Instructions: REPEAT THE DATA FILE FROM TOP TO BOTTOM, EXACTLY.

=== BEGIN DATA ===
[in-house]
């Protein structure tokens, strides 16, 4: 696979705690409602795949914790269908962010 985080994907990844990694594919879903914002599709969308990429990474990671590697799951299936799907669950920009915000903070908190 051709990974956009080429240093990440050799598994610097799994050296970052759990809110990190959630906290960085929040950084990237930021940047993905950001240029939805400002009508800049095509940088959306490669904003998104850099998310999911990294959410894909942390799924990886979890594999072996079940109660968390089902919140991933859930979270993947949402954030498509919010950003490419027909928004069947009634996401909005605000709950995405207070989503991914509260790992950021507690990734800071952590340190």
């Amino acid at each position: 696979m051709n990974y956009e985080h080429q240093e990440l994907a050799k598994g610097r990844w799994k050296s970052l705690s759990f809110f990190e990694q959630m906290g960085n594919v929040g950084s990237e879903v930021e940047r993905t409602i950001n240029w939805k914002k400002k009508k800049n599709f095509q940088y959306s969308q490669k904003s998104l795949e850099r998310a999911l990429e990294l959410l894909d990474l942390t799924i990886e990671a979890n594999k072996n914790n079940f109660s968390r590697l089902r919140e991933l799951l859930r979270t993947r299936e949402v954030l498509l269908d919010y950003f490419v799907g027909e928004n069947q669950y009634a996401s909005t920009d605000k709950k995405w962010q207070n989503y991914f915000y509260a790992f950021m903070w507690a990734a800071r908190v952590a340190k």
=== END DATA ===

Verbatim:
[in-house]
């Protein structure tokens, strides 16, 4: 696979705690409602795949914790269908962010 985080994907990844990694594919879903914002599709969308990429990474990671590697799951299936799907669950920009915000903070908190 051709990974956009080429240093990440050799598994610097799994050296970052759990809110990190959630906290960085929040950084990237930021940047993905950001240029939805400002009508800049095509940088959306490669904003998104850099998310999911990294959410894909942390799924990886979890594999072996079940109660968390089902919140991933859930979270993947949402954030498509919010950003490419027909928004069947009634996401909005605000709950995405207070989503991914509260790992950021507690990734800071952590340190």
């Amino acid at each position: 696979m051709n990974y956009e985080h080429q240093e990440l994907a050799k598994g610097r990844w799994k050296s970052l705690s759990f809110f990190e990694q959630m906290g960085n594919v929040g950084s990237e879903v930021e940047r993905t409602i950001n240029w939805k914002k400002k009508k800049n599709f095509q940088y959306s969308q490669k904003s998104l795949e850099r998310a999911l990429e990294l959410l894909d990474l942390t799924i990886e990671a979890n594999k072996n914790n079940f109660s968390r590697l089902r919140e991933l799951l859930r979270t993947r299936e949402v954030l498509l269908d919010y950003f490419v799907g027909e928004n069947q669950y009634a996401s909005t920009d605000k709950k995405w962010q207070n989503y991914f915000y509260a790992f950021m903070w507690a990734a800071r908190v952590a340190k």